Dear Minister Motshekga and Mr Mweli
We as education organisations and activists recognise that the COVID-19 virus has created an unprecedented set of challenges for our education system in ensuring curriculum coverage and the continuation of teaching and learning.
We therefore wish to acknowledge that the Department of Basic Education (“DBE”) has instituted swift measures to mitigate some of the effects of the COVID-19 pandemic, and the resulting school closures, on learning.
We note in particular, the availability of curriculum resources through a number of digital platforms and television and radio broadcasts (“online and broadcast curriculum resources”). We also note the DBE’s 2020 Draft Framework for Curriculum Recovery Post COVID-19 (“Curriculum Recovery Plan”), which begins to set out the potential education responses to various COVID-19 scenarios in the coming months. Your leadership in this regard is appreciated and commended.
Our understanding from the Curriculum Recovery Plan, together with the recent statements made by Minister Motshekga in the media, is that curriculum recovery will be focussed primarily on the following: (1) Recovery of in-school learning and teaching time; (2) Review of the curriculum to focus on the core curriculum where feasible and (3) Review of examinations based on the curriculum review. The online and broadcast curriculum resources that have been made available will, we understand, serve to supplement and enhance the Curriculum Recovery Plan.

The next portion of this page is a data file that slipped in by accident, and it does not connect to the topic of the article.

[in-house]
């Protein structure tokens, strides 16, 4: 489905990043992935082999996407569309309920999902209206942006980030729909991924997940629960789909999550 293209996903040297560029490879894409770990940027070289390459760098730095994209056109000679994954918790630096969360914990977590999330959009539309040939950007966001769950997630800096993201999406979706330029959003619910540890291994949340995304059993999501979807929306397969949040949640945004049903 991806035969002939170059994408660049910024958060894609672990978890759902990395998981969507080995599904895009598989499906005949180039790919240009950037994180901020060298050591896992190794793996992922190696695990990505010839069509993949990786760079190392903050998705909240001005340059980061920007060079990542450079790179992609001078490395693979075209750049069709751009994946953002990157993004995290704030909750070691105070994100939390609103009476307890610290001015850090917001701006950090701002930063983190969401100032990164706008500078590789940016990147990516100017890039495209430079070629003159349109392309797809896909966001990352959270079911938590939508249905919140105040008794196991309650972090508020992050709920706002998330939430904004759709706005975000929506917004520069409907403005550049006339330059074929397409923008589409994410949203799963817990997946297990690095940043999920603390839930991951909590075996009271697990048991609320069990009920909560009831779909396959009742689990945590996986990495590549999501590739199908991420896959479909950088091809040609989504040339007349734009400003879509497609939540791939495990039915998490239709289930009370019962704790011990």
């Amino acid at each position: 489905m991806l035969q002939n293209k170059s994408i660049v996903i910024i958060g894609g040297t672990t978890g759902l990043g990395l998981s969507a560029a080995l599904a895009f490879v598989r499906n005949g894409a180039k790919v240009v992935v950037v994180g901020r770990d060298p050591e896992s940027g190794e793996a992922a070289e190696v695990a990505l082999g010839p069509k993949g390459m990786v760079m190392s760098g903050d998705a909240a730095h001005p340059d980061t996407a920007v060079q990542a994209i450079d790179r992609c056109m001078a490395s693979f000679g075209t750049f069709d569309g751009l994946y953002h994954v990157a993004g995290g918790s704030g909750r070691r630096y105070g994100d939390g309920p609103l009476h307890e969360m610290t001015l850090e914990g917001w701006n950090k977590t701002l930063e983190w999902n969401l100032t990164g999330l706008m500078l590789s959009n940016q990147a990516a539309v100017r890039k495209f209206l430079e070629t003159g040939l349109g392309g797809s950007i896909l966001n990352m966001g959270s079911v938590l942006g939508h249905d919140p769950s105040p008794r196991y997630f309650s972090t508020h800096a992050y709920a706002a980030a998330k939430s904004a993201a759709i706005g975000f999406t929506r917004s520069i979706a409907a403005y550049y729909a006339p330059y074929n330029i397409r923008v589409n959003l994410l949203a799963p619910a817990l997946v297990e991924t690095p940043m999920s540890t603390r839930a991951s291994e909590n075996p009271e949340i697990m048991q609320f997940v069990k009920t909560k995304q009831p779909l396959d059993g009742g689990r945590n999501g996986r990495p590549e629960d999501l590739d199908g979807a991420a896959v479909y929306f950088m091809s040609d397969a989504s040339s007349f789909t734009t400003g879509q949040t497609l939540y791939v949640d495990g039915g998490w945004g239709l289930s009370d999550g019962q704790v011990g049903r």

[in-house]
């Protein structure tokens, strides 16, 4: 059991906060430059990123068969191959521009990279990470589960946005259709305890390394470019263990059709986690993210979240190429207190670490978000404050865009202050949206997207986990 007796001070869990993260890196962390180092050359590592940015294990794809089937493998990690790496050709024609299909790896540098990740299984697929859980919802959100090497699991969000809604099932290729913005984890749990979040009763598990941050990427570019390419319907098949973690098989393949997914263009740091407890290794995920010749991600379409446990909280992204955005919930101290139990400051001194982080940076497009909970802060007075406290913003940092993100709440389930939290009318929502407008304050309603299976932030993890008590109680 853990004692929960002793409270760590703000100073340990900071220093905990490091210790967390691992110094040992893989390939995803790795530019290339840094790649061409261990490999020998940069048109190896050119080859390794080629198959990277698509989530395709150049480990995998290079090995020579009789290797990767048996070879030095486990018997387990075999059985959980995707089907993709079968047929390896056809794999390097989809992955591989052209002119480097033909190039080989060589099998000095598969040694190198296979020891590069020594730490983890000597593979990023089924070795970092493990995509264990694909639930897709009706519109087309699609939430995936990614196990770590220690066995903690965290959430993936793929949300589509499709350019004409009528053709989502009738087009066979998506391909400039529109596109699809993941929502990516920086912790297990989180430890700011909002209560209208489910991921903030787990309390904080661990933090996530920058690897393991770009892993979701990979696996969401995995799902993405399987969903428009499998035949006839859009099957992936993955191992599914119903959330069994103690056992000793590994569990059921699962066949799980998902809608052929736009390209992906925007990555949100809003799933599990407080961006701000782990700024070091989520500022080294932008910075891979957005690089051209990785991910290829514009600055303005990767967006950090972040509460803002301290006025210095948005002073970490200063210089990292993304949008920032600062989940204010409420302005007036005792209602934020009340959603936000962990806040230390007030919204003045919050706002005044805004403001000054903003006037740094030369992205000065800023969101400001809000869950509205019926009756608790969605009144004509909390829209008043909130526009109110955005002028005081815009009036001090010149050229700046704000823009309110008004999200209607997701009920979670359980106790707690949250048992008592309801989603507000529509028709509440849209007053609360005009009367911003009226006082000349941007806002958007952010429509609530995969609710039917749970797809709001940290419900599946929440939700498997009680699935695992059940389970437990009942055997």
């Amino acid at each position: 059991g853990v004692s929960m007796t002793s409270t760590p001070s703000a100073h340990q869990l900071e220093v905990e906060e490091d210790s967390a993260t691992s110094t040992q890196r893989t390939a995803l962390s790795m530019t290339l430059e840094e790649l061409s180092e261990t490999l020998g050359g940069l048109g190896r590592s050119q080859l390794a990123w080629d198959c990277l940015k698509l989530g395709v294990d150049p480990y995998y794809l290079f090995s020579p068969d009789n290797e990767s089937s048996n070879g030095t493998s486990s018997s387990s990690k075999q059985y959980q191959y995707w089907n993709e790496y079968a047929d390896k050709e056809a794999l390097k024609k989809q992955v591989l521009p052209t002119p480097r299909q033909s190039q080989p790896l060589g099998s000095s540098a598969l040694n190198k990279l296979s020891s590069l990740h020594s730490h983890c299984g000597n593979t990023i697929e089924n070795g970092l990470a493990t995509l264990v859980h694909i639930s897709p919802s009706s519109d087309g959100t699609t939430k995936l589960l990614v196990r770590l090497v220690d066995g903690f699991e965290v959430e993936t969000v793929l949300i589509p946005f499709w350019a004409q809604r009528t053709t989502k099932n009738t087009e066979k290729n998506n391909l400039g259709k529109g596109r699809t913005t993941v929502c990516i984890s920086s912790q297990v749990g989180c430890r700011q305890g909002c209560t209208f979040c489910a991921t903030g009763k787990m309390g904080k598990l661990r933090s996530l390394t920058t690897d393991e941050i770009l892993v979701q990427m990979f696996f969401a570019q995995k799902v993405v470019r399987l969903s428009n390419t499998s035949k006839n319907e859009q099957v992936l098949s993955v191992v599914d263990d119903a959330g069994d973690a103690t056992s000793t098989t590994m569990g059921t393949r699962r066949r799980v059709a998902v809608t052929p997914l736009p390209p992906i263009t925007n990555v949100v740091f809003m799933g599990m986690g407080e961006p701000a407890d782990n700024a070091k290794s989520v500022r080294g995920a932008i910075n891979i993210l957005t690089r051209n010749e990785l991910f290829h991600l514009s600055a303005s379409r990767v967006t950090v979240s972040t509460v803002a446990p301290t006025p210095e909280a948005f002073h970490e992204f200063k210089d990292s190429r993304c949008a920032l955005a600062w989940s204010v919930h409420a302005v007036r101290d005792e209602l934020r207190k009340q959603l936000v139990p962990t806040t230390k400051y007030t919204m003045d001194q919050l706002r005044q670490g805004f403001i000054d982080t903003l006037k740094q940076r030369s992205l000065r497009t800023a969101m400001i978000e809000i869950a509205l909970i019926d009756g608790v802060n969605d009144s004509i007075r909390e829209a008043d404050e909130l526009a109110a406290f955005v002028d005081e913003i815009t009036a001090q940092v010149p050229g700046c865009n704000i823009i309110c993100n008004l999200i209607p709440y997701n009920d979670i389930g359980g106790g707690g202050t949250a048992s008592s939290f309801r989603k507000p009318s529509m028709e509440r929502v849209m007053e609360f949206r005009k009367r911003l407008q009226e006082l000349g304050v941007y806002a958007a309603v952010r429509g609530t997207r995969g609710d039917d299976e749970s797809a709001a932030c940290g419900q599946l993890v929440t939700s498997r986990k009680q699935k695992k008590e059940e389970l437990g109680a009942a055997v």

Pursuant to each of our organisational mandates to ensure the fulfilment of the right to basic education in the Constitution, we have been monitoring the rollout of the DBE’s measures to ensure that meaningful learning opportunities continue during this period of necessary school closures. We will endeavour to support the DBE to the extent that the measures taken are
consistent with the fulfilment of the right to basic education.
We welcome Minister Motshekga’s position that learners will not be assessed on content that has not been taught during contact lessons.1 The reality is that the vast majority of learners will have an extremely difficult time learning at home and cannot be expected to keep up with the formal curriculum during school closures. The Curriculum Recovery Plan seems to be informed by this understanding.
Nonetheless, there remains considerable uncertainty in South Africa, and indeed across the globe, regarding when it will be deemed safe for schools to re-open and for learners and teachers to return to the schooling environment.
Therefore, while learning from home remains the only option for learning at this time, we would like to draw your attention to some key issues that have we have noted in our monitoring of existing responses, as well as through the complaints that have been received by some of our organisations from the public.
As is noted in the Curriculum Recovery Plan, the biggest challenge for many is the availability of technology and ‘’inequalities in access [to technology] can further inflame inequalities in education”.